The Morning Dump: 16 Tons.
GM is blamed loudly and often for failing to be competitive. Despite being number one in car sales for this decade they are blamed specifically for not building good cars that "people want to buy". Which also conflicts with them being blamed for catering to North American consumers for building the big SUV's that people wanted and selling them for profit. They are also blamed for not shiftiing production to smaller high mpg cars despite having built over 20 models with better than 30 mpg, and that they will be at 30 over 30mpg in 2009. They are blamed for not building quality cars, despite JD Powers saying otherwise.
Is that a reason to lend them money? No, but it helps to jump off the populist BS bandwagon and have a look around.
They are also blamed for honoring contracts with the labor unions that have put them at a labor cost disadvantage. As though honoring a contract is a bad thing. In the decades after the great depression, labor unions grew stronger as people wanted protection from what they perceived as worker abuses by employers. Having organized they gained the ability to affect their employers income, just as their employer could affect theirs. Kind of a balance of power. Alot was gained by the workers. Just as their employer had a clean office, they could have safer work areas. Eventually labor unions grew to represent 20% of US workers by 1939, and peaked at 35% in 1945. For four decades from the 1940's through the 1970's unions represented around 30% of US workers. During that time the unions were infiltrated by Communists, which gained some influence but were eventually discredited and ousted. Because non-union employers had to compete with unionized worker opportunitys, even non-union workers saw pay increases, costing their employers about 20% less than union workers. Because the union jobs paid better they were more valued by workers and had better quality more reliable workers, which some argued gave the employer back 15% in value, keeping the cost gap very close. When you see a Cialis commercial on television, it is these now retired workers that can afford and enjoy a comfortable retirement funded by SSI and pensions. It was also their incomes that paid for travel agencys, tourism, new cars, pools, better schools, the Vietnam war etc. They were the fuel for the growth engine that was America. They were the customers. Today China is considered an "investment opportunity" because of the growth of the middle class. That growth engine in the US is badly broken.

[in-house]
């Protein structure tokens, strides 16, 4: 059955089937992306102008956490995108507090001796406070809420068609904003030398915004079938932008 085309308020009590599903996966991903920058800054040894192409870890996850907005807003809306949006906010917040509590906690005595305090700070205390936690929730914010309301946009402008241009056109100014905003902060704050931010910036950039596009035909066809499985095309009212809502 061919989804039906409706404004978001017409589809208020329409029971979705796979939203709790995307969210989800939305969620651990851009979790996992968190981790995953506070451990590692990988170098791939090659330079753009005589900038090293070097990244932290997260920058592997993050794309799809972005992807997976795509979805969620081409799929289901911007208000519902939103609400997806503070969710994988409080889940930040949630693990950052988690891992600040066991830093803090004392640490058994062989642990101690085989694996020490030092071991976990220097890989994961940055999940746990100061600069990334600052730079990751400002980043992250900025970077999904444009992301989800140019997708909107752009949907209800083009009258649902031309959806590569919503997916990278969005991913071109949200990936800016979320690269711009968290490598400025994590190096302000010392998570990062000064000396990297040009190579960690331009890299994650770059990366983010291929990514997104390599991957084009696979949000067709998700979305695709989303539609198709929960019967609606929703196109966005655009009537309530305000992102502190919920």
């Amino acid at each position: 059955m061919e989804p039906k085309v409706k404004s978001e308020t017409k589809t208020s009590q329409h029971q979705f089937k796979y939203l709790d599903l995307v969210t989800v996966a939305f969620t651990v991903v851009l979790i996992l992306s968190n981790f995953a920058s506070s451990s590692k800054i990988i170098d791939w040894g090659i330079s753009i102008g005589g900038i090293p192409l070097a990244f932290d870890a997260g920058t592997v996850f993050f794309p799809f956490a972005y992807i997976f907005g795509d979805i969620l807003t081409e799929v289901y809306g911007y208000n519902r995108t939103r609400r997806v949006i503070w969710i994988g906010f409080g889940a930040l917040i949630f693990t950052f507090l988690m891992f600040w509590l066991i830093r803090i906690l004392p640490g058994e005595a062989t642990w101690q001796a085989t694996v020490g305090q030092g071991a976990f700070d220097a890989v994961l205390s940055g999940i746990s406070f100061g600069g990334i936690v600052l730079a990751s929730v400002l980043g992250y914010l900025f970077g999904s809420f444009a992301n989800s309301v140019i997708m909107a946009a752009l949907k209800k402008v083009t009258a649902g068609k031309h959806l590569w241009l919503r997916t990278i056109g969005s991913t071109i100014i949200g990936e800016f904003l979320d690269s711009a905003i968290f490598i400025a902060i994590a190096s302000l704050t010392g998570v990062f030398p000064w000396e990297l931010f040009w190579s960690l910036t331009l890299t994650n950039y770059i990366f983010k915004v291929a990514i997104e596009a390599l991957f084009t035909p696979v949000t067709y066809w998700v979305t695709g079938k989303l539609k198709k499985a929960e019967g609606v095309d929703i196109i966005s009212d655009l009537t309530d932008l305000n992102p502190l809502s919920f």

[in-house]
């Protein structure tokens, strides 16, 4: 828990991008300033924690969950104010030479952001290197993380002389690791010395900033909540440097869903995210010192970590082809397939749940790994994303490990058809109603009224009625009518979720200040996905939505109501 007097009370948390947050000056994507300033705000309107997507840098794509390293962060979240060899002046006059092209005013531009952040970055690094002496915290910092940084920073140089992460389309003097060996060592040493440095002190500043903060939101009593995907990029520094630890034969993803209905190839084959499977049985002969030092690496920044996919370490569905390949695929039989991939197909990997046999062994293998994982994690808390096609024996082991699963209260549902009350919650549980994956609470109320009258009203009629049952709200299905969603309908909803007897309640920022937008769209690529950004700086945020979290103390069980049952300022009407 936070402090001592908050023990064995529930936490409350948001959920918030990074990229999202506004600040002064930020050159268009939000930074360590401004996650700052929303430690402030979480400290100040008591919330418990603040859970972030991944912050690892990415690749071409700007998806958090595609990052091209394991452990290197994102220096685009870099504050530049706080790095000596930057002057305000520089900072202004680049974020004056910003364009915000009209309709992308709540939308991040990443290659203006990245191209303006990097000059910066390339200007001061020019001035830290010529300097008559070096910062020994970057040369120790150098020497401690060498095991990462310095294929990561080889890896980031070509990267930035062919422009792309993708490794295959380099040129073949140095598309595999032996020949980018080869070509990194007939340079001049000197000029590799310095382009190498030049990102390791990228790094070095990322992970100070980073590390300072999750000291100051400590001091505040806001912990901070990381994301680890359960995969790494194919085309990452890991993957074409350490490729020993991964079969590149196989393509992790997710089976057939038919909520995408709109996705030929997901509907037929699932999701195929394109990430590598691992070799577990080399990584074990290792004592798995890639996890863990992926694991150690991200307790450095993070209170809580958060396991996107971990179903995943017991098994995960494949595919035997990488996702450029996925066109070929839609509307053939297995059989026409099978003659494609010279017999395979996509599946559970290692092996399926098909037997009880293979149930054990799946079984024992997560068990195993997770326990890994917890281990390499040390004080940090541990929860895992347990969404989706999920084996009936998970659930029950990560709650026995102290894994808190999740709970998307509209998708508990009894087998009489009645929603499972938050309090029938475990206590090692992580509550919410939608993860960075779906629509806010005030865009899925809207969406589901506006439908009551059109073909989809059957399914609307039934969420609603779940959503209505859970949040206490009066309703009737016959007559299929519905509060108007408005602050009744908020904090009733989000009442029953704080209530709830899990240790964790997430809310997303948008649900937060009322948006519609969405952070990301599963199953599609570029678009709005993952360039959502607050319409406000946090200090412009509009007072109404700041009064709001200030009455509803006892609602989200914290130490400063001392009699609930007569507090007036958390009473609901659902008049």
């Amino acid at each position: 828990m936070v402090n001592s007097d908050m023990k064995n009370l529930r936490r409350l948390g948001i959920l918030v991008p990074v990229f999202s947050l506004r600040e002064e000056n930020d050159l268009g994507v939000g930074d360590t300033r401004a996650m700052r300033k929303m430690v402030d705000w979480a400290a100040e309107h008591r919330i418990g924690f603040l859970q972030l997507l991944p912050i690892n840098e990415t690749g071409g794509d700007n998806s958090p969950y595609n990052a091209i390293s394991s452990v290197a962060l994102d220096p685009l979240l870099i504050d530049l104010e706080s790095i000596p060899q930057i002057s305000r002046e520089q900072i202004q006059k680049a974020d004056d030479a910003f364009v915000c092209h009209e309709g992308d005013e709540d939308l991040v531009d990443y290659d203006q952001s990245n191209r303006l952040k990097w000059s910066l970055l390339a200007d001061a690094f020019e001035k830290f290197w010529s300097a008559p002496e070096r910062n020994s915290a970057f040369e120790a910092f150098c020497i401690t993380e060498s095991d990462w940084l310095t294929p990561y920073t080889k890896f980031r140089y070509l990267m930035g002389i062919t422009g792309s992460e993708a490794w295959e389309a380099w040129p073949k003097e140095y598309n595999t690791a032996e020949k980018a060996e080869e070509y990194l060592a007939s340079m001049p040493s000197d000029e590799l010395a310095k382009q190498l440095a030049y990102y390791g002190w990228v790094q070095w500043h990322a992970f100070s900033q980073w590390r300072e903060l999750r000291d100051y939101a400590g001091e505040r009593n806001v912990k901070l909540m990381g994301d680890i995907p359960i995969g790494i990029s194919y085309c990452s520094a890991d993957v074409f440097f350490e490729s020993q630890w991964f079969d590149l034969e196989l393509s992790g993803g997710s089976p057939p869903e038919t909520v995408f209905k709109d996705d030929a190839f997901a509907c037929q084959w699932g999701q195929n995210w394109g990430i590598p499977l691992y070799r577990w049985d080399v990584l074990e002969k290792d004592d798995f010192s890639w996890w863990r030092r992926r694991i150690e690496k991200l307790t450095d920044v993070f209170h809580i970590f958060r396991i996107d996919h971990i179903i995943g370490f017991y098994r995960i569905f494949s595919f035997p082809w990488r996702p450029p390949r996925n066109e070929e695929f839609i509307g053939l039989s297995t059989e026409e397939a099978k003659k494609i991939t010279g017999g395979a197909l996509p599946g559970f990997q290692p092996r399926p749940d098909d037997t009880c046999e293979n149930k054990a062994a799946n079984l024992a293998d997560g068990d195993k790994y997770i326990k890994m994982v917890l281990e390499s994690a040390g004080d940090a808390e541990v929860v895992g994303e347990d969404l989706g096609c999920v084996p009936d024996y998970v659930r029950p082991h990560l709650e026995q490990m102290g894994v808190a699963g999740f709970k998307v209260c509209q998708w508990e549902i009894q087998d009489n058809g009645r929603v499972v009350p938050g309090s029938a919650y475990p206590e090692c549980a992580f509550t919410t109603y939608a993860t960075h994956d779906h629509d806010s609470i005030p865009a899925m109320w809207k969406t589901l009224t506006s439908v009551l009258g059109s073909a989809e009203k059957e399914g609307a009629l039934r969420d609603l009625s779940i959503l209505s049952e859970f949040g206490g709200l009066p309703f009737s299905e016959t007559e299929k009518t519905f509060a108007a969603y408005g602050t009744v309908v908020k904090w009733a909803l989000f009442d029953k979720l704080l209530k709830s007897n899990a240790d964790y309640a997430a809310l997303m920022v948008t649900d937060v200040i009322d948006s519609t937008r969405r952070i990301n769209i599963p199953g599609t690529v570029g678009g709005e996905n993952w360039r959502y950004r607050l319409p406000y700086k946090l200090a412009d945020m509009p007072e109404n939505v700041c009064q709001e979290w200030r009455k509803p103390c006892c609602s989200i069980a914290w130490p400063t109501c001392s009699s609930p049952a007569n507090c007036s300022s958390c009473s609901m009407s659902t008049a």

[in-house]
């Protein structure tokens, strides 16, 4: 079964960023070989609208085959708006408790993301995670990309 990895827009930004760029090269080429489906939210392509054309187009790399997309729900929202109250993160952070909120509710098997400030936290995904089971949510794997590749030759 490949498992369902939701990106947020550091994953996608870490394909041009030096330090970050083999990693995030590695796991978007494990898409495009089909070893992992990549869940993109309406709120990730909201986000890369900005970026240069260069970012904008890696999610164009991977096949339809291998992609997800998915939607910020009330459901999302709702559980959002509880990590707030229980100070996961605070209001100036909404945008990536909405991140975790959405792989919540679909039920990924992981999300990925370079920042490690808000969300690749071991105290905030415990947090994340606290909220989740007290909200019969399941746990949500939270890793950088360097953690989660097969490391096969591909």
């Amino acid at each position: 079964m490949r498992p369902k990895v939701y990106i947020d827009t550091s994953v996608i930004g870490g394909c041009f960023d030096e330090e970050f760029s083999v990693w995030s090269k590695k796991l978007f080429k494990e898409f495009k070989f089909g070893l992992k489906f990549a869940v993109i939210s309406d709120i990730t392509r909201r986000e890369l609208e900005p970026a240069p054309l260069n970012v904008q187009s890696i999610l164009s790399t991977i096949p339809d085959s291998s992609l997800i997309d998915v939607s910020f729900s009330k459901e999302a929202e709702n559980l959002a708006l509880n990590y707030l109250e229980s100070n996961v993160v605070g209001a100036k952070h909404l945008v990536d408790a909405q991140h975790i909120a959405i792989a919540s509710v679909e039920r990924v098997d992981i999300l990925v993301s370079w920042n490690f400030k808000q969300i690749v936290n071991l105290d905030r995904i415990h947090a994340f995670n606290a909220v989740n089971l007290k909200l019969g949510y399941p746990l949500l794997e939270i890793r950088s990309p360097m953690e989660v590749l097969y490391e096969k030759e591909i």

Back to GM and the unions.Through the 60's and 70's GM grew into the worlds largets car manufacturer with union workers assembling every car. The contracts were not a disabling issue for GM even into the 80's. Toyota arrived in the 70's with a car thought worse of than a Yugo. They redisgned and went with a small car that was inexpensive and caught a break when the OPEC oil embargo caused a shortage of gasoline in the US and increased the value of low weight, high mpg cars. Able to gain a foothold, in 1986 they built their first US assembled car. The unions, which had proven so powerful in the 60's and 70's were unable to organize Toyota in the 80's. Toyota workers were well paid, they had to be to compete for the more reliable workers to come over and work for them. The percentage of unionized employees in the US had averaged close to 30% for 4 decades, but their numbers had dropped to 18.9% in 1985 and declined to 15% by the end of the 90's. There were two major events that caused the declined. The corruption of the Teamsters Union at the hands of Jimmy Hoffa painted all unions badly, just as Tom Delay painted all Republicans badly, and Blagojevich will paint all Democrats badly today. By 1975 unions represented 26% of workers, down from the 30% of the previous four decades. The more precipitous decline was caused by Government policy. In 1981 Ronald Reagan and the Free Marketeers broke the unions by withdrawing Government support and firing 10,000 striking air traffic controllers. Interestingly the Professional Air Traffic Controllers Organization had endorsed Ronald Reagans 1980 candidacy. The Republicans also supported policys that weakened organized labor to favor corporate interests. They did it intentionally and declared it loudly. Do not mistake the influence of business upon Gov't as an "invisible hand". There is no such thing.